If you know me, you know I hate self-promotion and cringe at the thought of praising my own work. But this time, I’m going to make an exception. Today I published a 21-minute video retrospective on Gyromite and R.O.B. the Robot Operating Buddy, and in my humble opinion it is spectacular. When I started getting serious about capturing high-quality classic game video a couple of years ago, this project was high on my list of dream projects: An in-depth look at this game and its accessory, featuring HD footage that demonstrated the interaction between software and peripheral.
None of that exists online, because why would it? Creating such a thing would be complex, expensive, and time-consuming. And really, how many people actually care? Very few! So I wanted to fill a niche that no one has ever asked for.
The process of getting to this point has been a long, expensive trip — the kind of thing that, if I did it for work, would get me reprimanded for investing so much energy and so many resources on such a long shot. This video was, honestly, an idiotic black hole for my free time. It features not only the aforementioned paired footage (which required the acquisition of all kinds of hardware, including a working and complete R.O.B. and a video camera) but also a ton of original photography of the hardware. I also threw in some more photos from my trip to NYU last fall. It’s not an exaggeration to say that this video has been in development for more than a year.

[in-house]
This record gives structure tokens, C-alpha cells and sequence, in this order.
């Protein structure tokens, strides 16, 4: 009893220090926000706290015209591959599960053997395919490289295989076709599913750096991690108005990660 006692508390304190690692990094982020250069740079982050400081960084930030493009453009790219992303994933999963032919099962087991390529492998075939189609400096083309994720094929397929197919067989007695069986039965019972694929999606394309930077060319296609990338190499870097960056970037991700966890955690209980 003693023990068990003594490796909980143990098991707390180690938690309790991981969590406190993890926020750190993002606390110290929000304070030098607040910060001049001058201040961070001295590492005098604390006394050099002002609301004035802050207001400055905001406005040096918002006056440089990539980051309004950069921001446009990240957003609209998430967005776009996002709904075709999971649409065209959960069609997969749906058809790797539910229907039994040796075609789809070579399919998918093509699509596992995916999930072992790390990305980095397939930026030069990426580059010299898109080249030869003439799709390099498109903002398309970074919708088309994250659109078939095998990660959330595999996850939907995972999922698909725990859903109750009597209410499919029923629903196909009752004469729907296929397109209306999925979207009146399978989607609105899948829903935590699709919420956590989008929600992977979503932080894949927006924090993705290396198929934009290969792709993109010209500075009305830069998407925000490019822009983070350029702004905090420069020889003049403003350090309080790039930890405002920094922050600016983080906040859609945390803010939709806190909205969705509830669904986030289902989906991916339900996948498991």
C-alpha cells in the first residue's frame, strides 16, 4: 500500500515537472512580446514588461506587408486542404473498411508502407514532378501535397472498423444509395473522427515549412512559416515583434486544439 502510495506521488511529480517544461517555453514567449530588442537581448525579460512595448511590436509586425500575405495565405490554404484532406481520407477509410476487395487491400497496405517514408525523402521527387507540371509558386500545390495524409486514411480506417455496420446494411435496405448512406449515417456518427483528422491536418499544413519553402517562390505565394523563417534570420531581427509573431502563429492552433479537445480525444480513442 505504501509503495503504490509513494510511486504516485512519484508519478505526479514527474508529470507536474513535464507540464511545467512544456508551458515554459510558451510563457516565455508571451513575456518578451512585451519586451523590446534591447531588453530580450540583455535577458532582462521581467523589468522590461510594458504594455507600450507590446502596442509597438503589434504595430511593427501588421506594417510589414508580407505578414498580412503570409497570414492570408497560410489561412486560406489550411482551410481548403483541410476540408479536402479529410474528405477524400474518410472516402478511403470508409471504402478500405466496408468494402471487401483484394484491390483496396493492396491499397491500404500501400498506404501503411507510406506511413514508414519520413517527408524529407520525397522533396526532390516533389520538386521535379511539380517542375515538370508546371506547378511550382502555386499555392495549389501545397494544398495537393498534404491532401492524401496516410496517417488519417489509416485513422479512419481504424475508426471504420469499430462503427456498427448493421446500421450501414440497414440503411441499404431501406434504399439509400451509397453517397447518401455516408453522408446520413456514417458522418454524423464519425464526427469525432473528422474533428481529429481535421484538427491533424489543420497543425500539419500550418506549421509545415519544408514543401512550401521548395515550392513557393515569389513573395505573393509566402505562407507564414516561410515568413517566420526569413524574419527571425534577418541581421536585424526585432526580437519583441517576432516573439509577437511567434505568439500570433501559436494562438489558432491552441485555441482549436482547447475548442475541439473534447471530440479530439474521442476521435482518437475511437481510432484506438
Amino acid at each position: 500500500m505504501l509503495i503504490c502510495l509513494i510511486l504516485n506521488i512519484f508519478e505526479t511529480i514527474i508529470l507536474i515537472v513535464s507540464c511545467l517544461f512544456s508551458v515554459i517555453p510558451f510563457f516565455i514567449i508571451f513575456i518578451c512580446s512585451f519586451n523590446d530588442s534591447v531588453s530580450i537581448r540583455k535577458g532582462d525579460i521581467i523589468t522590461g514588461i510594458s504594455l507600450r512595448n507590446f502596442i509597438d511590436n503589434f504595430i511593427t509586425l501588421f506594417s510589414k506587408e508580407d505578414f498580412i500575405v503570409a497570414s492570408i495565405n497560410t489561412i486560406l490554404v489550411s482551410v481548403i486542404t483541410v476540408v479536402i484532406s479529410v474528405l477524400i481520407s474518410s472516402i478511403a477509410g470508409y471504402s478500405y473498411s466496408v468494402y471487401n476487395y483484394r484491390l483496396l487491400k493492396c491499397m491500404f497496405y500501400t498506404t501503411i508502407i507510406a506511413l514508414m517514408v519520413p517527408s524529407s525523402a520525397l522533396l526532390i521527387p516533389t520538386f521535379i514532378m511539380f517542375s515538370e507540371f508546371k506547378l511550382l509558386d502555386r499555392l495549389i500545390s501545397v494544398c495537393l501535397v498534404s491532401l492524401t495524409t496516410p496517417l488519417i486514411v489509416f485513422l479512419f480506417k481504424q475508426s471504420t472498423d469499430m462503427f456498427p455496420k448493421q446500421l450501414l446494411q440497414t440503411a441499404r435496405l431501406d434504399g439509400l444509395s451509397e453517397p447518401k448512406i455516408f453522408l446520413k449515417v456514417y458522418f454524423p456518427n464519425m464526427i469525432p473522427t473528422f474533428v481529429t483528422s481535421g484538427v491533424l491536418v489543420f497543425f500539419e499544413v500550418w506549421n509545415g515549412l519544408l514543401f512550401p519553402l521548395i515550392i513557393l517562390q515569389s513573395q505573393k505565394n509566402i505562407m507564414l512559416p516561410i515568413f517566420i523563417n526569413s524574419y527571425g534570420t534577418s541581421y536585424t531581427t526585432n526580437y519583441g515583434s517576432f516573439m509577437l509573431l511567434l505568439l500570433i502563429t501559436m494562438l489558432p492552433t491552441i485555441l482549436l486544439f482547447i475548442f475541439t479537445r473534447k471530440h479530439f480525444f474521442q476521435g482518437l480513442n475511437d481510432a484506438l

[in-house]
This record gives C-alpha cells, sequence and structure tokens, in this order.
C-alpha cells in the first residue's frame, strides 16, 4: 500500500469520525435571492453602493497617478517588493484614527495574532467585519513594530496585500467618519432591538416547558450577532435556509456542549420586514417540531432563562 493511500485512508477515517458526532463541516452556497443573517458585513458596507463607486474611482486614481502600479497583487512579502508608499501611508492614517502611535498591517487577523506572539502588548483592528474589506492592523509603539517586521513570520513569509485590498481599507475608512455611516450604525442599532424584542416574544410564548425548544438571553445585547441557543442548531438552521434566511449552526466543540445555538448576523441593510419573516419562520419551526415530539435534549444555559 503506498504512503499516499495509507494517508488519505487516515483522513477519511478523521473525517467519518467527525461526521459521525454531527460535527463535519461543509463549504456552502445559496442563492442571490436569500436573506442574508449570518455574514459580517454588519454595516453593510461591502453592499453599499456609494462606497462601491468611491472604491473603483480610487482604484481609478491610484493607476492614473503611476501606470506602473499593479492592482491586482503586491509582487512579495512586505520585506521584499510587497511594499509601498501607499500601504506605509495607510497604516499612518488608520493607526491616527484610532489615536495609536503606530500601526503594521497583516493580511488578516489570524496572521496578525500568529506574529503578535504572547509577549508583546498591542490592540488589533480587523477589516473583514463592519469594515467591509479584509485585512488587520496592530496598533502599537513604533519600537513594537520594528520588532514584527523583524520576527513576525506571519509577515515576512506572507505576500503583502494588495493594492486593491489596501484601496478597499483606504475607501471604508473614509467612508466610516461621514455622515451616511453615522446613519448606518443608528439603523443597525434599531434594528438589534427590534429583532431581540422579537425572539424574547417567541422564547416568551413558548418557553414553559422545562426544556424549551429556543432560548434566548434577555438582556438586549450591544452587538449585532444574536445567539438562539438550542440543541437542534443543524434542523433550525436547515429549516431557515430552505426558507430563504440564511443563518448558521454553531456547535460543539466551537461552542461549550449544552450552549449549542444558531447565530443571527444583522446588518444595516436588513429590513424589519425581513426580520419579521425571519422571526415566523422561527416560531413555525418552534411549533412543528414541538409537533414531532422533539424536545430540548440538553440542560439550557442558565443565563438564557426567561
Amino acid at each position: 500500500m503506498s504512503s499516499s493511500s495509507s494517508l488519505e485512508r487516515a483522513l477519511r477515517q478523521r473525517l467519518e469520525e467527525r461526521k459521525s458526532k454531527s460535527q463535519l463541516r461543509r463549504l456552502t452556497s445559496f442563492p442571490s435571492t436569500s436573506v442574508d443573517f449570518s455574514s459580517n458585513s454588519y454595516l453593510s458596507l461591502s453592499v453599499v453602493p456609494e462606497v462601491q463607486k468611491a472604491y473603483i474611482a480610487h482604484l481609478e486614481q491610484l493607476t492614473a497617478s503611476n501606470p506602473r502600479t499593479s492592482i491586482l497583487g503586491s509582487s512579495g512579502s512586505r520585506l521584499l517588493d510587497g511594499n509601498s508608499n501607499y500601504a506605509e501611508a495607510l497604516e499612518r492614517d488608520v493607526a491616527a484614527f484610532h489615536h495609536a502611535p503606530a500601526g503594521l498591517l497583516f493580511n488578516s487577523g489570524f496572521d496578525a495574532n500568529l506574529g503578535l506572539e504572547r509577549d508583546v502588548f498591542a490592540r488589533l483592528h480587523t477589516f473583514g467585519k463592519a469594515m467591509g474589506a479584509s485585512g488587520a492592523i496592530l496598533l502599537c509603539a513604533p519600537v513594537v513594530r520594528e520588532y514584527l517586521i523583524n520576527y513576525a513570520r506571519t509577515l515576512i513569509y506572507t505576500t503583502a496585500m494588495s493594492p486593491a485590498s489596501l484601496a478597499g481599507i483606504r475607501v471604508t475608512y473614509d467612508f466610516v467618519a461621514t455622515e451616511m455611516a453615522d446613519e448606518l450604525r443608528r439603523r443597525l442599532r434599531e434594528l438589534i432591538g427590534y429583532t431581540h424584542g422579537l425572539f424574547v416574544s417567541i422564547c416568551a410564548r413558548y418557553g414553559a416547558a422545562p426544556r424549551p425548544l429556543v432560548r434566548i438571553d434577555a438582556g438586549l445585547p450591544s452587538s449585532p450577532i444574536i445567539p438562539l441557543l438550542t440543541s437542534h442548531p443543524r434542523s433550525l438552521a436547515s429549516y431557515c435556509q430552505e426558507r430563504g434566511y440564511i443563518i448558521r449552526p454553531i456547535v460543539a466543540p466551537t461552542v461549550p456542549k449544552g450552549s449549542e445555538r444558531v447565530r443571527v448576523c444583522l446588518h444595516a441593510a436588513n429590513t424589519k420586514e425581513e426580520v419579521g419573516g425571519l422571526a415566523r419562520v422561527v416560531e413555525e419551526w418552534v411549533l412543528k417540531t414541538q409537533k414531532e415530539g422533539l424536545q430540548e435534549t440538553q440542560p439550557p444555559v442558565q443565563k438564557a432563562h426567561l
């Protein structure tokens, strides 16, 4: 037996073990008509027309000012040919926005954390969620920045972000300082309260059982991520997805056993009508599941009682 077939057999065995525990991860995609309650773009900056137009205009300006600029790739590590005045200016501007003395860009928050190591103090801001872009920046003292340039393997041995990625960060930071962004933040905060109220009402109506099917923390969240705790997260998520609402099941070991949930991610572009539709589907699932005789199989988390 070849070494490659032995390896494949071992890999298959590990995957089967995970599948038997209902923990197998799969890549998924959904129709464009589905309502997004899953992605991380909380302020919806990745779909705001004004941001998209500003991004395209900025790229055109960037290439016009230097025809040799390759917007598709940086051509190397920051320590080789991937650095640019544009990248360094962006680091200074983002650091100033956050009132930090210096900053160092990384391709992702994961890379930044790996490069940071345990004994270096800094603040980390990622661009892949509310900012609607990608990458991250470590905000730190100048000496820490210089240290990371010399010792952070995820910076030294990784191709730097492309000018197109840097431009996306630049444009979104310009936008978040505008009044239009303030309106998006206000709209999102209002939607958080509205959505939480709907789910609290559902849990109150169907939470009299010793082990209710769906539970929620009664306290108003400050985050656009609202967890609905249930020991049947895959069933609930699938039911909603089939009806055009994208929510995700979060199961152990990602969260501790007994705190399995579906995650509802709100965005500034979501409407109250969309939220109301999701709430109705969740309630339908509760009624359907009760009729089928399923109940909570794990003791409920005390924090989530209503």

And… it turned out exactly the way I had hoped it would. It’s crammed with historical context, built around extensive research and discussion, demonstrates R.O.B. in action, and evaluates Gyromite fairly under its intended circumstances (rather than using the elaborate accessory setup as a comedic punching bag or writing the game off because it’s so simplistic when played through emulation). I’m always reluctant to refer to anything I do as definitive, because someone inevitable has done (or will do) it better… but this is about as close as it gets to a definitive look at R.O.B. and Gyromite.
Naturally, this means it will struggle to exceed 3,000 views over its lifetime. Meanwhile, a popular YouTube star will take fives minutes to use their camera phone to record themselves smashing a R.O.B. with a baseball bat and make a year’s living off the ad revenue. And so, the dinosaurs shuffle along until the meteor strikes at last. But at least we have a really damn good Gyromite retrospective to enjoy along our march to the grave.